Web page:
On a busy street in the middle of Glasgow, an often overlooked cafe awaits your company. The Blue Chair community cafe encompasses everything that is great about Glasgow: a warm environment, a super friendly clientele and bursting to the seams with creative endeavour.
But it's facing the threat of closure.
Two years after it opened, the powers that be are threatening to evict the Blue Chair and its owner, Lorelle McGurran. The business, like many other small enterprises, made a loss in its first year. Since then, City Property say that it hasn't grown fast enough and have told Lorelle to move out this month. A group of campaigners, including myself, are set on not allowing this to happen.
I attend the Blue Chair open mic night once a week (Wednesday's at 18:30 if interested - we'll be carrying on until we absolutely have to stop). But this is more than just the usual open mic, showcasing not only Glasgow's stellar acoustic scene but a range of other talent too. Prefer spoken word and performance poetry? Want some stand-up or improv comedy? Perhaps someone whaling on a bass is more your thing? The Blue Chair has it covered. For me, this wee community helped me to realise that I enjoy writing and performing poetry. I've never looked back.
I am not the only one who has a close attachment to the Blue Chair. Aileen Mackay, one of the leaders of #savethebluechair campaign, said: "We want the Blue Chair to stay because it's a brilliant community hub in Glasgow city centre where everyone is catered for. The warm atmosphere is second to none, and independent businesses like this one are to be cherished, not shut down."
This is why Aileen and other have banded together to do the best they can to save the space. But they need your help. City Property are demanding the immediate payment of over £13,500 or else be shut down. An Indiegogo page has been set up to help the cause, and has already raised over £600 in just a few days. Whilst this is impressive, much more is needed - and fast.
The Blue Chair is worth so much more than its economic contribution (which is increasing). This is why the campaign group has been established - it is not the brainchild of owner Lorelle, who admitted to almost giving up on her dream of running a cafe until her customers offered their support.
The threat over the Blue Chair is one of a long line hanging over creative spaces in Glasgow. Earlier this year the Arches was closed despite a great deal of criticism - one of the last independent clubs in the city. And whilst this community cafe is not the only incredible space available to creative types in Glasgow, we don't want its closure to become a catalyst for more.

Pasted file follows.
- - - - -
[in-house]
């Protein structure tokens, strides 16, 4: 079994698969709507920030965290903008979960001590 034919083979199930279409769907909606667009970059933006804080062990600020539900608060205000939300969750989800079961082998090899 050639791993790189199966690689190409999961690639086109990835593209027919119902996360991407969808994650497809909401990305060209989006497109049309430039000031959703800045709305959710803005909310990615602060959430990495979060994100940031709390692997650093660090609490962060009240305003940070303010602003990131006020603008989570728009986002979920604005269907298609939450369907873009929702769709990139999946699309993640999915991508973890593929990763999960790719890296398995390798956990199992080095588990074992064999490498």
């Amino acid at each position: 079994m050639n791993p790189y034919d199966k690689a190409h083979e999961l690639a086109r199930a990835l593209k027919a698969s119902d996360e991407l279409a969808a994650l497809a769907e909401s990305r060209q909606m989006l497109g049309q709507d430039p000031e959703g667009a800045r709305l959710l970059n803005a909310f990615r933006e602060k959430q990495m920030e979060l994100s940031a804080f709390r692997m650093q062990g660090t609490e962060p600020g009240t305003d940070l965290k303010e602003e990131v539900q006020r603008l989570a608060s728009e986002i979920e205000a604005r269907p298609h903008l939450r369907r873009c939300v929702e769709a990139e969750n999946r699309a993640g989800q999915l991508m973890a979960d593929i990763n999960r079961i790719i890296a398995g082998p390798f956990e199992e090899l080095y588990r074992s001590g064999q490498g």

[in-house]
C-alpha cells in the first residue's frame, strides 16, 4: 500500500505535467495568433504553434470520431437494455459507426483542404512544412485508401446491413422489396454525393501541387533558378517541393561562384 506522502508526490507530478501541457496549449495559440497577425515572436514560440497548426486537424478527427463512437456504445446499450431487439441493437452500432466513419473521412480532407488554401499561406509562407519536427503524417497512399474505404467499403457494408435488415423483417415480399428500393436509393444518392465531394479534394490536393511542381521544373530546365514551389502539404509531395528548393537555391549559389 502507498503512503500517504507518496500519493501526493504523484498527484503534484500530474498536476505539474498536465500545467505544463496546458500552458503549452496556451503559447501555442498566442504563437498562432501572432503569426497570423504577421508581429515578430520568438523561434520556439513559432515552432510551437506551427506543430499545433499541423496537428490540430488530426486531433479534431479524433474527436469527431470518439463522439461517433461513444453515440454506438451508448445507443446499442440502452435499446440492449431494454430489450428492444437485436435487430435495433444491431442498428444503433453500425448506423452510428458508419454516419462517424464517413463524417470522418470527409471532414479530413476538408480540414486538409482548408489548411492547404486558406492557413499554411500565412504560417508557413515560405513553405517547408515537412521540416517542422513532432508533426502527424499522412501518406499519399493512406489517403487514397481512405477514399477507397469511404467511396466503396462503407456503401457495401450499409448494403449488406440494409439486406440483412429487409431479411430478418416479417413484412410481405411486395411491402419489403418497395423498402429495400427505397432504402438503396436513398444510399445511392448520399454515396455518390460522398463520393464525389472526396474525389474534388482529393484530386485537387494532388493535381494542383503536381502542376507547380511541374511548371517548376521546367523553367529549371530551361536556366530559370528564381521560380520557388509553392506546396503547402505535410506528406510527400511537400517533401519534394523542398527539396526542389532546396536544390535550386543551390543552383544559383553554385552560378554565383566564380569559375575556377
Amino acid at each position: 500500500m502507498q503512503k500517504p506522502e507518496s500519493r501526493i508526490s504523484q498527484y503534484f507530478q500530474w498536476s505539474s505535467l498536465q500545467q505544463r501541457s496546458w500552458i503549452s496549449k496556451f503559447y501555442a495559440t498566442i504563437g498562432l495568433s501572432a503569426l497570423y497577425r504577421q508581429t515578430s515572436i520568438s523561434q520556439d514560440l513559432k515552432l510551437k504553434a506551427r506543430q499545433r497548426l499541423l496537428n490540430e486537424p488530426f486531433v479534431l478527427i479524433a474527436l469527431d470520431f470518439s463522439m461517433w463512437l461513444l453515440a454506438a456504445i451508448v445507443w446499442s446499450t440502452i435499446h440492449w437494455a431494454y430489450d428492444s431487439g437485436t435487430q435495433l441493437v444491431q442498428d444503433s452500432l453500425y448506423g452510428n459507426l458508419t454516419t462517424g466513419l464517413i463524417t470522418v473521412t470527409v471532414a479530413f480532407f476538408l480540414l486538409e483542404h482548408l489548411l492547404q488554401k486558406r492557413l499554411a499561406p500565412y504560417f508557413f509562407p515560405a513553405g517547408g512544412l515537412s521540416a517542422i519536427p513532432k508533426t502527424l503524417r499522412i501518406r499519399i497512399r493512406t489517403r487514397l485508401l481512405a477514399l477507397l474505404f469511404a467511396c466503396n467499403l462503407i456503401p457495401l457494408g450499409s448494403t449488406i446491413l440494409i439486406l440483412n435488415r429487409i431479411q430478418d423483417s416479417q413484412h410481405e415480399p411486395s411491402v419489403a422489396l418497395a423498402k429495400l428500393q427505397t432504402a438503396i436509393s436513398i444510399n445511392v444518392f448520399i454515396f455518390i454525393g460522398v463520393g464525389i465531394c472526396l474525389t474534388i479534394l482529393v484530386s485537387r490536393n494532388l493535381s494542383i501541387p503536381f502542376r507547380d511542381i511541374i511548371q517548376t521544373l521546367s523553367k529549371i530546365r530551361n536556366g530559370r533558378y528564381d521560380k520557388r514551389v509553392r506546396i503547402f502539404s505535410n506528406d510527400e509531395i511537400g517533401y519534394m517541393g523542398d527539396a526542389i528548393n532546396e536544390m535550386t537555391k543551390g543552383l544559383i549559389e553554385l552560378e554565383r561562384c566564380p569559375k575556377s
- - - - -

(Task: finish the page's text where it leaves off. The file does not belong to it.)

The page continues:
Anna Crow, Green party list candidate for next year's Holyrood elections, said: "Spaces like this should be welcomed and supported by any that have a greater position of authority in their management. In the terms of any businesses such as this their inherent sense of value goes far beyond any profit-generating ability. It saddens me that bodies such as City Property only appear to regard profit as a measure of success.
"For me personally, the Blue Chair has been a safe and inclusive space where I could express myself creatively at the open mic, it has been where casual acquaintances have become firm friends, it has been where a network has formed which feels more like family than mere friendship."
I couldn't agree more. After I left university, I stayed in Glasgow because it had become my home, but many of my friends left for jobs elsewhere. With little else to do, I dipped my toes into a variety of hobbies in an attempt to meet new people. It wasn't until I found the Blue Chair that I was successful - and now I'm proud to call myself part of their community. Whether you are a regular or not, you will always be welcomed at this community cafe.
Elaine Gallagher, a Blue Chair regular, said: "The welcome and care in the Blue Chair is far warmer than any franchised place could possibly have and the variety of activities that can go on there contribute to the area far beyond the profit it can generate."
The cafe has meant far more to others. More than just a friendly space, the Blue Chair has become a refuge for those dealing with dependency issues and struggling with depression. Dedicated evenings have been arranged to ensure support is there.
Elaine adds: "The Blue Chair, like other small independent spaces, is necessary to support the growth of society and arts and public participation in their local areas. Where more and more places are franchised and gated and operated to make the most profit from footfall, places like the Blue Chair and Tchai Ovna and other venues, which have sadly gone under to developers and unfair tax systems, provide a safe place to incubate communities; of artists, of performers, of people in recovery, of students, of political groups."
It would be a real shame to let this space go to waste. Glasgow can be big and scary, but it isn't without its charm. But if we continue to let developers and big wigs win, it might just lose this. Help the Blue Chair gets back on its feet. Donate via Indiegogo, attend one its many events, enjoy a delicious meal and help #savethebluechair.Suggest a correction